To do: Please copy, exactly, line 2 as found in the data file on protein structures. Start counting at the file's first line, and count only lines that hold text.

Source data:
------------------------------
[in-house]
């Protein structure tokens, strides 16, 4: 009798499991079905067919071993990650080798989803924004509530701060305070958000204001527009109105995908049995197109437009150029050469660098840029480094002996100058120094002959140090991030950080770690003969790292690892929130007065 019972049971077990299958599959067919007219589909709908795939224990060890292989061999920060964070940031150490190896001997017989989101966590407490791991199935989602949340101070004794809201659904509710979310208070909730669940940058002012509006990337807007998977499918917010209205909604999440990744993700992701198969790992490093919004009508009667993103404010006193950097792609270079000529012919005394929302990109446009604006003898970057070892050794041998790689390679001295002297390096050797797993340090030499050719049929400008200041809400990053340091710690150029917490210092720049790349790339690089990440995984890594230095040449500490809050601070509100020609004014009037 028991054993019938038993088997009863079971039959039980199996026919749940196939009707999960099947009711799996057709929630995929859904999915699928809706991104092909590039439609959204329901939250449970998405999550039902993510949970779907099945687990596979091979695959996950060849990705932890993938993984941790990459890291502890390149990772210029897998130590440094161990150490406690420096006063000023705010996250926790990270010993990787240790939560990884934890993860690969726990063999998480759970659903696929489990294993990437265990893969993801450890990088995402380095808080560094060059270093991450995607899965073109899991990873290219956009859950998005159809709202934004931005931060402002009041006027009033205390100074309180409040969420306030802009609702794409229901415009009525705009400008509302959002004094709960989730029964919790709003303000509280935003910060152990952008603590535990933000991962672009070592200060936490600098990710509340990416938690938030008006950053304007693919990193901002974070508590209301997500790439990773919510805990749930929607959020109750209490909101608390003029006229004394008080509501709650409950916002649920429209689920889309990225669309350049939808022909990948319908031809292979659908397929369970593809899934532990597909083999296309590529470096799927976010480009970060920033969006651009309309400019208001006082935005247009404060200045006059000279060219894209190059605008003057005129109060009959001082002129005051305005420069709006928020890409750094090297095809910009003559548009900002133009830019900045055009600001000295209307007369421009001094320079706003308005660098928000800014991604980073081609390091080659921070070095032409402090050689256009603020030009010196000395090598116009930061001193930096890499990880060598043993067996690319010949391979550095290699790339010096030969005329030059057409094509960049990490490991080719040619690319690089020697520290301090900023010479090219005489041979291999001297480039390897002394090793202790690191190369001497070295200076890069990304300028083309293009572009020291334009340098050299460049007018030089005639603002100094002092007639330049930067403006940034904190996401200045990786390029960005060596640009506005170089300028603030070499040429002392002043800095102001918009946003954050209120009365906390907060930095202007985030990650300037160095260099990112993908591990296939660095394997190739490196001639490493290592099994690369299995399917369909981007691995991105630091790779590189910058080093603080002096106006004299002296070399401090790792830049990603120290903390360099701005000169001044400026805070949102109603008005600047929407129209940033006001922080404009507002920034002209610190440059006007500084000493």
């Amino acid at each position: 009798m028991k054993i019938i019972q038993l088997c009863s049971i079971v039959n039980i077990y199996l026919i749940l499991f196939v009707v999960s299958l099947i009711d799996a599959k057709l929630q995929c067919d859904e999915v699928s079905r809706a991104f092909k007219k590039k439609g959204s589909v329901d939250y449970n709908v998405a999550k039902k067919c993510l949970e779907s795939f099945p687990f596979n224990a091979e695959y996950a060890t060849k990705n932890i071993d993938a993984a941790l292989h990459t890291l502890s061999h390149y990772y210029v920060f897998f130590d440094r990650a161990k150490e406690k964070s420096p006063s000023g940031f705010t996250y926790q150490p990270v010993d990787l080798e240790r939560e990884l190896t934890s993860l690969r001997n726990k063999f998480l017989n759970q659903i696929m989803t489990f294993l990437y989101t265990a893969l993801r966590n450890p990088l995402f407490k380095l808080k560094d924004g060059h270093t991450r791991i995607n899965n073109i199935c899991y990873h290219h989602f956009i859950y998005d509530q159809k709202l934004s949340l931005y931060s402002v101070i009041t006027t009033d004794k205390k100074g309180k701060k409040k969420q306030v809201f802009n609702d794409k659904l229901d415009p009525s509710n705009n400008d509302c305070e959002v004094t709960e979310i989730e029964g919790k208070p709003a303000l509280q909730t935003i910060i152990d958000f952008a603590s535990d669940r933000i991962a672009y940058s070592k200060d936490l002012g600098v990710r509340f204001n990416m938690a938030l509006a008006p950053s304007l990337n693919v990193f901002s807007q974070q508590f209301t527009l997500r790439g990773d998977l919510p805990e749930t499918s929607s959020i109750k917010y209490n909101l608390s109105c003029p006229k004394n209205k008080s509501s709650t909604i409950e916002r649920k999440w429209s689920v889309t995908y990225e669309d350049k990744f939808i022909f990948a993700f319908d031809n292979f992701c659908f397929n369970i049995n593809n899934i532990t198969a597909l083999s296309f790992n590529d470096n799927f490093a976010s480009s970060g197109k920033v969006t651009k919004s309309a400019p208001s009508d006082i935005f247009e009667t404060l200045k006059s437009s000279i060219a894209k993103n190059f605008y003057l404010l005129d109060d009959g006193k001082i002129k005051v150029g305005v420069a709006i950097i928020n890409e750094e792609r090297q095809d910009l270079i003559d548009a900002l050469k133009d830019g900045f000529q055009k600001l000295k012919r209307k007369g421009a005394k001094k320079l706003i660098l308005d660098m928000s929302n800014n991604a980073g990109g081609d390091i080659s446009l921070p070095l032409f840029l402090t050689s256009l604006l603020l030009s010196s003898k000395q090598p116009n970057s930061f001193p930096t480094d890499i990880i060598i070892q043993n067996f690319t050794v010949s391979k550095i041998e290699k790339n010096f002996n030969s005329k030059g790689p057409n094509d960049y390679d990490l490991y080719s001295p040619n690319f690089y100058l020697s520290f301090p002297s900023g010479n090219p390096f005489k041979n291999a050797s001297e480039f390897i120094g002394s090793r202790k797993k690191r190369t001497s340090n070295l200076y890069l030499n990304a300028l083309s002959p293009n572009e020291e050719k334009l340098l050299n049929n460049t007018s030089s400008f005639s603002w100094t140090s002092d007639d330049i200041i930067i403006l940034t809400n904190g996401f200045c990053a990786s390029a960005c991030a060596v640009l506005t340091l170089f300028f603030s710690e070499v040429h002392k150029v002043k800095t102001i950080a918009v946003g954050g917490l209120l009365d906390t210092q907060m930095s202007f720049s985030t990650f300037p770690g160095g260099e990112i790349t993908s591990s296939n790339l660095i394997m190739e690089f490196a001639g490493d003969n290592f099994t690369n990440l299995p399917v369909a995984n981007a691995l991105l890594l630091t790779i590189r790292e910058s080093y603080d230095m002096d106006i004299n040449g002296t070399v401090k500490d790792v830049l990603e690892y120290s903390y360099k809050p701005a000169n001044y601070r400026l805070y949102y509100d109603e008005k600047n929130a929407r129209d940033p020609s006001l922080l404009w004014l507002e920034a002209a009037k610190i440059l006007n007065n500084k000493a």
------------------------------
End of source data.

């Protein structure tokens, strides 16, 4: 009798499991079905067919071993990650080798989803924004509530701060305070958000204001527009109105995908049995197109437009150029050469660098840029480094002996100058120094002959140090991030950080770690003969790292690892929130007065 019972049971077990299958599959067919007219589909709908795939224990060890292989061999920060964070940031150490190896001997017989989101966590407490791991199935989602949340101070004794809201659904509710979310208070909730669940940058002012509006990337807007998977499918917010209205909604999440990744993700992701198969790992490093919004009508009667993103404010006193950097792609270079000529012919005394929302990109446009604006003898970057070892050794041998790689390679001295002297390096050797797993340090030499050719049929400008200041809400990053340091710690150029917490210092720049790349790339690089990440995984890594230095040449500490809050601070509100020609004014009037 028991054993019938038993088997009863079971039959039980199996026919749940196939009707999960099947009711799996057709929630995929859904999915699928809706991104092909590039439609959204329901939250449970998405999550039902993510949970779907099945687990596979091979695959996950060849990705932890993938993984941790990459890291502890390149990772210029897998130590440094161990150490406690420096006063000023705010996250926790990270010993990787240790939560990884934890993860690969726990063999998480759970659903696929489990294993990437265990893969993801450890990088995402380095808080560094060059270093991450995607899965073109899991990873290219956009859950998005159809709202934004931005931060402002009041006027009033205390100074309180409040969420306030802009609702794409229901415009009525705009400008509302959002004094709960989730029964919790709003303000509280935003910060152990952008603590535990933000991962672009070592200060936490600098990710509340990416938690938030008006950053304007693919990193901002974070508590209301997500790439990773919510805990749930929607959020109750209490909101608390003029006229004394008080509501709650409950916002649920429209689920889309990225669309350049939808022909990948319908031809292979659908397929369970593809899934532990597909083999296309590529470096799927976010480009970060920033969006651009309309400019208001006082935005247009404060200045006059000279060219894209190059605008003057005129109060009959001082002129005051305005420069709006928020890409750094090297095809910009003559548009900002133009830019900045055009600001000295209307007369421009001094320079706003308005660098928000800014991604980073081609390091080659921070070095032409402090050689256009603020030009010196000395090598116009930061001193930096890499990880060598043993067996690319010949391979550095290699790339010096030969005329030059057409094509960049990490490991080719040619690319690089020697520290301090900023010479090219005489041979291999001297480039390897002394090793202790690191190369001497070295200076890069990304300028083309293009572009020291334009340098050299460049007018030089005639603002100094002092007639330049930067403006940034904190996401200045990786390029960005060596640009506005170089300028603030070499040429002392002043800095102001918009946003954050209120009365906390907060930095202007985030990650300037160095260099990112993908591990296939660095394997190739490196001639490493290592099994690369299995399917369909981007691995991105630091790779590189910058080093603080002096106006004299002296070399401090790792830049990603120290903390360099701005000169001044400026805070949102109603008005600047929407129209940033006001922080404009507002920034002209610190440059006007500084000493």